LONDON (Reuters) - Nissan’s (7201.T) car manufacturing plant in Sunderland, northern England, which employs 7,000, is “unsustainable” if Britain leaves the European Union without a trade deal, it said on Wednesday.
Ashwani Gupta, the Japanese company’s global chief operating head, told the BBC its commitment to the car plant, the United Kingdom’s largest, could not be maintained if there was no tariff-free access to the bloc.
The EU is the biggest market for the factory, which made just under 350,000 vehicles last year and builds the Qashqai, Juke and Leaf models.
“You know we are the number one carmaker in the UK and we want to continue. We are committed. Having said that, if we are not getting the current tariffs, it’s not our intention but the business will not be sustainable. That’s what everybody has to understand,” Gupta told the BBC.
The United Kingdom left the EU on Jan. 31 but the main terms of its membership remain in place during a transition period until the end of this year, allowing it time to negotiate a new free trade deal with the bloc. However, the talks are at an impasse.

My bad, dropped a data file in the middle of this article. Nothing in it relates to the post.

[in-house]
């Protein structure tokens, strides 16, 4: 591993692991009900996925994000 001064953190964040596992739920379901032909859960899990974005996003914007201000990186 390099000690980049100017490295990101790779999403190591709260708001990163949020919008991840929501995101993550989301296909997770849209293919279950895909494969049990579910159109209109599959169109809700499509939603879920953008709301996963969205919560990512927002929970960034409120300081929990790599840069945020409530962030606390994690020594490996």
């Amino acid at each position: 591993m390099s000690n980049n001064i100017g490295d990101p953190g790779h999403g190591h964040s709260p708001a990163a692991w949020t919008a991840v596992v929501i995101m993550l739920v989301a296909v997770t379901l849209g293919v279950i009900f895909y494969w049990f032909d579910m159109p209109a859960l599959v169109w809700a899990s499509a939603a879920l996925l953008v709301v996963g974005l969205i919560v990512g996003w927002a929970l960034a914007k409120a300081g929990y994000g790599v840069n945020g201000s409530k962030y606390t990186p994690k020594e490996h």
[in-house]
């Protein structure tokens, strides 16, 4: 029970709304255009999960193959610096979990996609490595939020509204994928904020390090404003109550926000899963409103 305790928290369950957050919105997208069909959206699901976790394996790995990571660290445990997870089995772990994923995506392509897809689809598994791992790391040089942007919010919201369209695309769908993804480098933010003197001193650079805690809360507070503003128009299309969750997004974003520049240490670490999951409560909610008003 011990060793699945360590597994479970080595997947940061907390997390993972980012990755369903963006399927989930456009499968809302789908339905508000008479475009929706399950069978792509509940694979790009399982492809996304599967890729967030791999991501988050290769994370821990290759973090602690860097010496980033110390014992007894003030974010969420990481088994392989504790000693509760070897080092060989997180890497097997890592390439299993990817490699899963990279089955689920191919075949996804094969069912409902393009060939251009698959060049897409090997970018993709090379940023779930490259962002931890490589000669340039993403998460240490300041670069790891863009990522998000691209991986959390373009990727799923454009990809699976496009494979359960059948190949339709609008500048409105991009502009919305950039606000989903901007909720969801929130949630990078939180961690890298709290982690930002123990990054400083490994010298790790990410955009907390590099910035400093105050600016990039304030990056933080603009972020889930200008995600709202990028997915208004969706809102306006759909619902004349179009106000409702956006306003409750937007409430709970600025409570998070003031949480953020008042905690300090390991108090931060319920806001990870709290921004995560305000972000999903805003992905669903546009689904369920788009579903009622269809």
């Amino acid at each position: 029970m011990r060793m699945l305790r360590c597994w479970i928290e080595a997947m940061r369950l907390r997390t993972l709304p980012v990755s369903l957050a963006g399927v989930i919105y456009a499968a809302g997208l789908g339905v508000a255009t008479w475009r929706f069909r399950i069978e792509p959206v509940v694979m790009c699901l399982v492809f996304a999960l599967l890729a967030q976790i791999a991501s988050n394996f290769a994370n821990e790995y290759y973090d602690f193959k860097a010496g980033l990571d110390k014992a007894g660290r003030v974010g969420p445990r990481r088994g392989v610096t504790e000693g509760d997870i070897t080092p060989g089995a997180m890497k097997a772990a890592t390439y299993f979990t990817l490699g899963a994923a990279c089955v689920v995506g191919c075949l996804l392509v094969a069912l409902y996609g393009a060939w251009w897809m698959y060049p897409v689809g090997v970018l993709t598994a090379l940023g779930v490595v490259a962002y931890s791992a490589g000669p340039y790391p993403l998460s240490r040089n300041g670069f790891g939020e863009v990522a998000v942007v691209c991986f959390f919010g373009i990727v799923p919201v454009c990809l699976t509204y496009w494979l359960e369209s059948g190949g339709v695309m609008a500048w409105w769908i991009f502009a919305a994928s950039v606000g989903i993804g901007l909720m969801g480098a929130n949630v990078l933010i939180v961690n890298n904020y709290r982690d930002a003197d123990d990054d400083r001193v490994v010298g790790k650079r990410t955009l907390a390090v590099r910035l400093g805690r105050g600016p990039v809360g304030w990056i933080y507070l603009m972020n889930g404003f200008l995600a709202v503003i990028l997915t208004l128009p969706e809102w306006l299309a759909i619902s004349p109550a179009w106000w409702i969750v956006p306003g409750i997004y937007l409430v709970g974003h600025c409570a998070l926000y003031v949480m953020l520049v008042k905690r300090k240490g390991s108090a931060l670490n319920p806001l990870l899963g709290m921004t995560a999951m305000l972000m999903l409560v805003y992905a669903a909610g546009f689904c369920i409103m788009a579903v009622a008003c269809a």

“We will continue to work hard to reach an agreement, for as long as there is a constructive process ongoing,” said a spokesman for UK Prime Minister Boris Johnson when asked about Gupta’s comments.
“Our aim is zero tariffs and zero quotas – that is at least as much in the EU’s interest as ours and the EU has come close to reaching this aim in their other FTAs.”
Last week Nissan said it would close its plant in Barcelona from December as part of global cost cuts. The facility, its main car factory in Spain, employs 3,000.
Gupta also told the BBC that any plans for its strategic partner and 43% shareholder Renault (RENA.PA) to take up spare capacity at the Sunderland plant would be a matter for the French carmaker.
Reporting by James Davey; additional reporting by Liz Piper, editing by Jason Neely and Emelia Sithole-Matarise